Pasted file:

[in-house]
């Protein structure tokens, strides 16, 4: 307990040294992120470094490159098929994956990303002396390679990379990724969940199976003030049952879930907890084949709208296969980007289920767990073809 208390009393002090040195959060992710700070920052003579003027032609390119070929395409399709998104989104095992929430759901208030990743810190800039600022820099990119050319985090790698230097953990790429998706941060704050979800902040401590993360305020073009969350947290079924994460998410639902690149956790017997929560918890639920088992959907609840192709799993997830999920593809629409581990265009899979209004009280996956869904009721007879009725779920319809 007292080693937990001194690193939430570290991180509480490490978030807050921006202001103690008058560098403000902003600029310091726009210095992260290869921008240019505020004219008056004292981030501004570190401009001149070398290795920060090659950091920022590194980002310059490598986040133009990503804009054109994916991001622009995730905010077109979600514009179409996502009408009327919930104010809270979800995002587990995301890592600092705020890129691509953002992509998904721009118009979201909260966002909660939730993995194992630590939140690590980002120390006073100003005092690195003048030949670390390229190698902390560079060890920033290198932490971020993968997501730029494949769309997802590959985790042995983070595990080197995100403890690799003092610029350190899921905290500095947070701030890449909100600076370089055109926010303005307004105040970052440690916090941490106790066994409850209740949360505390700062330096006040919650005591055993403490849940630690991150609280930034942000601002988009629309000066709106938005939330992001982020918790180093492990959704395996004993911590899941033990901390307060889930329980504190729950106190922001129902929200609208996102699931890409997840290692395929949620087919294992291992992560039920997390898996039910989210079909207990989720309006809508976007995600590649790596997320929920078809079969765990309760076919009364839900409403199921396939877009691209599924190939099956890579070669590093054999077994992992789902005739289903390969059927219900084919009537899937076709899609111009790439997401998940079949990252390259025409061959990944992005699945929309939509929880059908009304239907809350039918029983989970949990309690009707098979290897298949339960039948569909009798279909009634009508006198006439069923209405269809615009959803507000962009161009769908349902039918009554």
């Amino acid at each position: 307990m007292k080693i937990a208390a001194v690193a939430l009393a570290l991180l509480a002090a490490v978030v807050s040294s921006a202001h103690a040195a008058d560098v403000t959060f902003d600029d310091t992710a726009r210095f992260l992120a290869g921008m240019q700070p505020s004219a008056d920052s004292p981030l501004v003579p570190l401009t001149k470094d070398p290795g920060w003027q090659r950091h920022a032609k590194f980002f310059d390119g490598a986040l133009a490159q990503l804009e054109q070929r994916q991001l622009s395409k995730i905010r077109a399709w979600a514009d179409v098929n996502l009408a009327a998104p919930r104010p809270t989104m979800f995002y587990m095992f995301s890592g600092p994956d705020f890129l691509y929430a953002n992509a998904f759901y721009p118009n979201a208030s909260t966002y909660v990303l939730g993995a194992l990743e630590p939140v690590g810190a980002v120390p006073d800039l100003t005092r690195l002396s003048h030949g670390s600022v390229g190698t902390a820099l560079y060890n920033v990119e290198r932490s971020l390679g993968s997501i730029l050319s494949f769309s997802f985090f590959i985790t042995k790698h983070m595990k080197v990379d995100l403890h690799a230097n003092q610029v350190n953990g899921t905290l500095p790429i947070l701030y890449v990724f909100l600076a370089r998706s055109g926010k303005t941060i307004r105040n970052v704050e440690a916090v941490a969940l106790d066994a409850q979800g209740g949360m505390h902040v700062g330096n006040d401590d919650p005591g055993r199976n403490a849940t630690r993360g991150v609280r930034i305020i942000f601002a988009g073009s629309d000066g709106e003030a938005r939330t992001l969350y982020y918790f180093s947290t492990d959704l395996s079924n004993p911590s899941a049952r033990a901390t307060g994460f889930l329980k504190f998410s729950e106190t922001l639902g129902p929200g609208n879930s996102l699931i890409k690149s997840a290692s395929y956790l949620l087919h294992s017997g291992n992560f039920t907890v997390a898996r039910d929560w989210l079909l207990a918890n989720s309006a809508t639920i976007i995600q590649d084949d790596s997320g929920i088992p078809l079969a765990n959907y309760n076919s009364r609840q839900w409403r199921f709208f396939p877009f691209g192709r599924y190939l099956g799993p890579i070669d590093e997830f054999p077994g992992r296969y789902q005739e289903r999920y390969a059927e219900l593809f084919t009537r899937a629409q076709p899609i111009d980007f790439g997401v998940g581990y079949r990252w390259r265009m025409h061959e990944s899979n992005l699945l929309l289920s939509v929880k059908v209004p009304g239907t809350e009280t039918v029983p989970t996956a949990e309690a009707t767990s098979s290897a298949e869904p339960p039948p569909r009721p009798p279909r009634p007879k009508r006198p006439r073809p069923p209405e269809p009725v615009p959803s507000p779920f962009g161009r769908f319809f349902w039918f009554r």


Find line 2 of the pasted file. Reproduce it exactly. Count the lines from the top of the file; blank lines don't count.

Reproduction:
């Protein structure tokens, strides 16, 4: 307990040294992120470094490159098929994956990303002396390679990379990724969940199976003030049952879930907890084949709208296969980007289920767990073809 208390009393002090040195959060992710700070920052003579003027032609390119070929395409399709998104989104095992929430759901208030990743810190800039600022820099990119050319985090790698230097953990790429998706941060704050979800902040401590993360305020073009969350947290079924994460998410639902690149956790017997929560918890639920088992959907609840192709799993997830999920593809629409581990265009899979209004009280996956869904009721007879009725779920319809 007292080693937990001194690193939430570290991180509480490490978030807050921006202001103690008058560098403000902003600029310091726009210095992260290869921008240019505020004219008056004292981030501004570190401009001149070398290795920060090659950091920022590194980002310059490598986040133009990503804009054109994916991001622009995730905010077109979600514009179409996502009408009327919930104010809270979800995002587990995301890592600092705020890129691509953002992509998904721009118009979201909260966002909660939730993995194992630590939140690590980002120390006073100003005092690195003048030949670390390229190698902390560079060890920033290198932490971020993968997501730029494949769309997802590959985790042995983070595990080197995100403890690799003092610029350190899921905290500095947070701030890449909100600076370089055109926010303005307004105040970052440690916090941490106790066994409850209740949360505390700062330096006040919650005591055993403490849940630690991150609280930034942000601002988009629309000066709106938005939330992001982020918790180093492990959704395996004993911590899941033990901390307060889930329980504190729950106190922001129902929200609208996102699931890409997840290692395929949620087919294992291992992560039920997390898996039910989210079909207990989720309006809508976007995600590649790596997320929920078809079969765990309760076919009364839900409403199921396939877009691209599924190939099956890579070669590093054999077994992992789902005739289903390969059927219900084919009537899937076709899609111009790439997401998940079949990252390259025409061959990944992005699945929309939509929880059908009304239907809350039918029983989970949990309690009707098979290897298949339960039948569909009798279909009634009508006198006439069923209405269809615009959803507000962009161009769908349902039918009554």